If you are running the "official" osC 2.3.4 or 2.3.4.1 download, your installation is obsolete! Get (stable) Frozenpatches or (unstable) Edge. See also the naming convention and the latest community-supported responsive "Edge" release

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Note:  following not aimed at @ or at @@MrPhil

 

With osCommerce you got the choice of running it as you wish;

 

- you want SEO, you got it

- you want discounts, you got it

- you want XYZ, you got it

- you want 7500 addons to bloat your shop to death, you got it

- you want the moon on a stick, you can probably find it if you look hard enough

 

- you want osCommerce based on 960, you got it

- you want osCommerce responsive, you got it

 

- you need support, you got it

- you need chat, you got it

 

 

You want all that for free, you got it

 

 

You want to be negative about osCommerce?  Your choice.

You want to go elsewhere?  Goodbye and Goodluck.

 

You want to stay and be a part of osCommerce's future ?  Excellent.

Help us to make osCommerce great.  You want me to tell you how to do that?   Are you sure?  You might not like what I have to say.


This is a signature that appears on all my posts.  
IF YOU MAKE A POST REQUESTING HELP...please state the exact version
of osCommerce that you are using. THANKS

 
Get the latest Responsive osCommerce CE (community edition) here

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One of the main points I was focusing on, though I kind of went everywhere, was that there are so many variables that new users do not realize. All the functions and classes that go together to make the shopping cart work as it does bring forth in their own a ton of features that just do not exist in many other open source software.

 

This is a software program that is secure enough to enable trading online right out of the box. Even though it is a bare bones system - it is still by far feature rich, but it takes really looking at the code to see these features in action.


Follow the community build:

BS3 to osCommerce Responsive from the Get Go!

Check out the new construction:

Admin Gone to Total BS!

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Yes, osC gives you a nice heavy duty well-finished reinforced concrete foundation. And a pile of bricks. And a sack of mortar mix. And says, "Go for it!" You can build a very nice store with that, but it takes some work. There are many people lacking the skills or time or inclination to do this, and they choose to use more turnkey solutions (which in the long run may limit their choices).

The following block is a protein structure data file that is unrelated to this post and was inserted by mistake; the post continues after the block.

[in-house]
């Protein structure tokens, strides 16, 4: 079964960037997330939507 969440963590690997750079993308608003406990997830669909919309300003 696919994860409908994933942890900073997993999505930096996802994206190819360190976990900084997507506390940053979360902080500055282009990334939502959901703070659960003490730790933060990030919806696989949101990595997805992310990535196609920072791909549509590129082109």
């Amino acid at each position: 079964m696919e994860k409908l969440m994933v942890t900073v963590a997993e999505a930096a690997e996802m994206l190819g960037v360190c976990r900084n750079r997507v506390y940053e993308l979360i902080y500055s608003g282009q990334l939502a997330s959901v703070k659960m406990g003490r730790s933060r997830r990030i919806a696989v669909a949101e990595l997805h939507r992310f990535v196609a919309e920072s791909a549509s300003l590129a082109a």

If osC's strong foundation can be mated with a Lego building brick module system that "snaps together" to give you the features you want, while predictably working with each module you add, it would be unstoppable. The problem is that various add-ons can sometimes interfere with each other. A problem yet to be solved, that may require some major re-architecting (I think osC 3 is looking in this direction).


If you are running the "official" osC 2.3.4 or 2.3.4.1 download, your installation is obsolete! Get (stable) Frozenpatches or (unstable) Edge. See also the naming convention and the latest community-supported responsive "Edge" release

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If osC's strong foundation can be mated with a Lego building brick module system that "snaps together" to give you the features you want, while predictably working with each module you add, it would be unstoppable. The problem is that various add-ons can sometimes interfere with each other. A problem yet to be solved, that may require some major re-architecting (I think osC 3 is looking in this direction).

you are thinking lego, perhaps duplo, but it really is logo technics :D

KEEP CALM AND CARRY ON

I do not use the responsive bootstrap version since i coded my responsive version earlier, but i have bought every 28d of code package to support burts effort and keep this forum alive (albeit more like on life support).

So if you are still here ? What are you waiting for ?!

 

Find the most frequent unique errors to fix:

grep "PHP" php_error_log.txt | sed "s/^.* PHP/PHP/g" |grep "line" |sort | uniq -c | sort -r > counterrors.txt

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How could I forget - another post here (that I cant answer) reminded me of one hell of a feature - multiple currencies, and currency conversions. :thumbsup: Good Stuff


Follow the community build:

BS3 to osCommerce Responsive from the Get Go!

Check out the new construction:

Admin Gone to Total BS!